From June 21-23 at the Stanford d. school Food+Tech Connect, in partnership with the GRACE Communications Foundation and Applegate, is bringing together technologists, entrepreneurs, creatives, advocates and industry executives to develop technologies that help bridge the divide between pasture and plate. Over the course of the weekend, teams will work with design-thinking facilitators and industry “steakholders” to rapidly prototype innovative solutions to the way meat is produced, processed, distributed, sold and consumed. Learn more about our expert judges and mentors here and our prizes (valued at a combined $100k) here.
To help you prepare for Hack//Meat Silicon Valley, we’ve compiled an overview of the Steakholder challenges below.
You can view the steakholder challenge briefs in full here.
**We are looking for more resources to enable our hackers to build something really transformative at Hack//Meat Silicon Valley. Have a relevant API or data to share for any of these Hack//Meat challenges? Get in touch with us or share in the comments below.**
You can change the future of meat – no prior food experience necessary – Sign up today.
There is tremendous demand from the CPG and food service sectors for sustainably raised meat, but supply has not caught up and this is an enormous barrier to growth. Rather, farmers are a dwindling population – by 2030 half a million farmers (1/4) will retire and young farmers are not entering the profession at replacement rates.
Securing land is a significant barrier to farming – costs are high and finding the right piece of land can take a farmer years. Renting land can prevent farmers from undertaking more investment-heavy animal husbandry, rather than row crops, which are cheaper to start off with.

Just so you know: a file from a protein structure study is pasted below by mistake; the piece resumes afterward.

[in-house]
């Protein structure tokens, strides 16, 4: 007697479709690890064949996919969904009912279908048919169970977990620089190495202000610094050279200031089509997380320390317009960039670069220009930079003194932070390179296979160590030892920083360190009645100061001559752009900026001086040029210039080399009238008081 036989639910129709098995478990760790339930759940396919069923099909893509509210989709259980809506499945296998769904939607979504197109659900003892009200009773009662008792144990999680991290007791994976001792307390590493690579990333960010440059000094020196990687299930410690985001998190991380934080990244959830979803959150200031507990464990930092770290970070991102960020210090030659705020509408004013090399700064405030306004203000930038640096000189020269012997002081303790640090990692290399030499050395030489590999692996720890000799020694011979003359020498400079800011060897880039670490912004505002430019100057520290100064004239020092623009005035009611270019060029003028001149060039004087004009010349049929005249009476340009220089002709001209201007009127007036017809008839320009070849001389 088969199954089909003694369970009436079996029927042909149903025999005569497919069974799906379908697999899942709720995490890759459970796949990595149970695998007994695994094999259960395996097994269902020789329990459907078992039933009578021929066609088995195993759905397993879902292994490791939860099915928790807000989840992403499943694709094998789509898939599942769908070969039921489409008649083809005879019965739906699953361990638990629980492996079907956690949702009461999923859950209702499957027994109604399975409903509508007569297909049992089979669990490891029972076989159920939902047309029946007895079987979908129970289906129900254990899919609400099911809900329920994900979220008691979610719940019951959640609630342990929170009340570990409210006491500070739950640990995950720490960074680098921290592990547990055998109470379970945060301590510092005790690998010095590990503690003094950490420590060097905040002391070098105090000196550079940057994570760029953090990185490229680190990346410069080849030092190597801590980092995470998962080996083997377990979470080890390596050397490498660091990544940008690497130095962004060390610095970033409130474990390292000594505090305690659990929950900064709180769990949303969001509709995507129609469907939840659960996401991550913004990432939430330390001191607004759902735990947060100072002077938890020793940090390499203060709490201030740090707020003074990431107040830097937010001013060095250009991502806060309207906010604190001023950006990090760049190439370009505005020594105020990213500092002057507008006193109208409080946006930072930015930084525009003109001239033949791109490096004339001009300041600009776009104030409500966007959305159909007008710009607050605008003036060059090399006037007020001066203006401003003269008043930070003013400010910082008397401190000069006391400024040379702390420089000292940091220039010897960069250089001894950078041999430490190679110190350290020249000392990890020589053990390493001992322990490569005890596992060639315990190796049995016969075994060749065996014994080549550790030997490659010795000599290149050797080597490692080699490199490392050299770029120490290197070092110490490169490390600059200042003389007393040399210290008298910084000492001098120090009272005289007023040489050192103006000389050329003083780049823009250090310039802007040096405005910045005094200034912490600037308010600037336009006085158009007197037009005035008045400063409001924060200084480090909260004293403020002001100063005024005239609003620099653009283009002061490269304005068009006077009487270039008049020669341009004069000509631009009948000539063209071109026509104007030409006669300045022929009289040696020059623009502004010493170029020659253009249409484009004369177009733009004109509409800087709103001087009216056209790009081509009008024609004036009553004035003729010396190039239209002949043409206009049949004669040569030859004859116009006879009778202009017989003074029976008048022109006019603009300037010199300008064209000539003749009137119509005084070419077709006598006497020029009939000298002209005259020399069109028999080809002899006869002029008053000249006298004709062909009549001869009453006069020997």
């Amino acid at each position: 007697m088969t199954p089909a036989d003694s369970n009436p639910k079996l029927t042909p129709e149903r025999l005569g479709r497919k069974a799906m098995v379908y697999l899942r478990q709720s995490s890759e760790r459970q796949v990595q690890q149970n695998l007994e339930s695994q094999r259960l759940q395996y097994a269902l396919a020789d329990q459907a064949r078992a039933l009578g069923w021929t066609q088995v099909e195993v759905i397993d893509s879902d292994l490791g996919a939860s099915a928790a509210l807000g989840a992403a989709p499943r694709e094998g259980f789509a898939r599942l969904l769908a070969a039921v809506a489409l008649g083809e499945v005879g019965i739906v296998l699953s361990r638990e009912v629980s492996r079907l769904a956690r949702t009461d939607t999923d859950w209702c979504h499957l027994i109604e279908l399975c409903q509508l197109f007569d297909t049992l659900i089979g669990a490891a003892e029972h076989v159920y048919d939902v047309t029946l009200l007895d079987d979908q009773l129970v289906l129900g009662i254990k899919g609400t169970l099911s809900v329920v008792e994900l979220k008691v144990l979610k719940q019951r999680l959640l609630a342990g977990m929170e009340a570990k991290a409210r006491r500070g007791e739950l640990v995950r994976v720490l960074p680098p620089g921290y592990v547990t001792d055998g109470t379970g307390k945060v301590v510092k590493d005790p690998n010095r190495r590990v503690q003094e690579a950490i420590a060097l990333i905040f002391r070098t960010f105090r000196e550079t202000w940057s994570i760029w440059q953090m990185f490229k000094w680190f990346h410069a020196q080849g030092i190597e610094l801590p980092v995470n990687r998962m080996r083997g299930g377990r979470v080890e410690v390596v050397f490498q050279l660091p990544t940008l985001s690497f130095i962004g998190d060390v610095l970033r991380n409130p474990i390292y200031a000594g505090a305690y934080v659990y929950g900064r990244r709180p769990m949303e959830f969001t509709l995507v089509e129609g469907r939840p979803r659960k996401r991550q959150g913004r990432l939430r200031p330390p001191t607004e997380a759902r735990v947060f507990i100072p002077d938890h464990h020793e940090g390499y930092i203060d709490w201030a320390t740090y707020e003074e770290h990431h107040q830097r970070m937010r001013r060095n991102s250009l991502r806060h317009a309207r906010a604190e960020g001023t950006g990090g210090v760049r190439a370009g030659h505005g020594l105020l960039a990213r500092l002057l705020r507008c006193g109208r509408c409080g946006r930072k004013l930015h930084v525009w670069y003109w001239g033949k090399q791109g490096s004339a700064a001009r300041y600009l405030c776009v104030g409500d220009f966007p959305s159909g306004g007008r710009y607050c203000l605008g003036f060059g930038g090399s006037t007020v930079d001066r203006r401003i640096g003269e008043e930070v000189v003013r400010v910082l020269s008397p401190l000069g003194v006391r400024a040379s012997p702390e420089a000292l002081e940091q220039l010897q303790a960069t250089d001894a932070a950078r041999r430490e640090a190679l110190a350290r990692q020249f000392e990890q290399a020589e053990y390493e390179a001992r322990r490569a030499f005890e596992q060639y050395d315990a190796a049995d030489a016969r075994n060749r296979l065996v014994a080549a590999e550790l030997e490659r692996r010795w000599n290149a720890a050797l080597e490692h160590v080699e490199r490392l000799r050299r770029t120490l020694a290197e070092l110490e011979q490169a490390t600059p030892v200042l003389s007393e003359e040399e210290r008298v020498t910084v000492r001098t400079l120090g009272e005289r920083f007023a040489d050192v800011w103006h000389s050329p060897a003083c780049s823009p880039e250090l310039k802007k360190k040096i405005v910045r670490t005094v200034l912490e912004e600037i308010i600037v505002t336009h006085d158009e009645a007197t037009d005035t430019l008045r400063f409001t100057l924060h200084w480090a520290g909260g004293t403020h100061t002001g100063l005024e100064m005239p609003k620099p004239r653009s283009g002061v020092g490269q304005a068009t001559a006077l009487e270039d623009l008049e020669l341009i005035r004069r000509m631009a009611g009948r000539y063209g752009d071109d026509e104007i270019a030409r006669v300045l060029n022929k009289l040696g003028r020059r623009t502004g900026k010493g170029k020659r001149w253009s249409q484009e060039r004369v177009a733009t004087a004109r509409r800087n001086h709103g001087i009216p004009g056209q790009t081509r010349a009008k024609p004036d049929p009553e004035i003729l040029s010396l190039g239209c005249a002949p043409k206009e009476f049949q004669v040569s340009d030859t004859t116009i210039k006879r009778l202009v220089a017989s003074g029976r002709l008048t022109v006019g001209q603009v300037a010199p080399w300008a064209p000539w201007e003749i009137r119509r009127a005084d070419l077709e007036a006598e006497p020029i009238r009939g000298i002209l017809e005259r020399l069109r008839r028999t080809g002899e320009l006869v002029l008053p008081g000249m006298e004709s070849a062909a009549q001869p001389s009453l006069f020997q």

Can we design a tool that makes it easier for young farmers to find land available for long-term farming and unify a fragmented information landscape? Can we draw information from a variety of databases and resources, and encourage people to list their land? Can we provide an easy way to connect farmers with land, wherever it is?
Eighty percent of all antibiotics sold in the U.S. are for livestock use, mostly for growth promotion and to compensate for unsanitary, crowded, stressful living conditions. Repeated use of these life-saving drugs for animals is breeding antibiotic resistant bacteria, also known as superbugs, which increasingly threaten people’s health and jeopardizes the efficacy of medicine.
Last year, a federal court sided with NRDC and ordered FDA to begin cancellation proceedings for two important classes of antibiotics and to evaluate the safety of others. But FDA has since appealed and the outcome is still pending. Now it’s time to take our case to the court of public opinion where consumers can influence the most powerful food companies.
We know that many consumers are concerned about the use of antibiotics in animal feed, according to a Consumer Reports study published last March. We also know that the market is powerful. Supermarkets and consumers can shift antibiotic use in animals through their purchasing decisions. So how can we find, recruit and empower a million consumer activists to demand meat without antibiotics?
The whole animal butcher shop/plant/restaurant faces a unique inventory and costing challenge. When buying a whole animal, you use different parts of the animal in different categories (or departments, or uses, depending on the jargon of the store) and it can be practically impossible to track the efficiency, profitability and cash flow of a piece of meat. It’s important to be able to track the cuts of meat for traceability reasons and to understand the financial impact of each process.
The one thing every butcher has (besides meat, and knives, and…) is a scale. Most scales have a computer that stores information, like item names, PLUs and costs. Could we create a software program to manage and create insights from this scale data? How can we help butchers could weigh a piece of meat and then enter its new department. I.e. a butcher would take that chuck that was going into grind and weigh, then enter that it was now ready-to-cook burgers?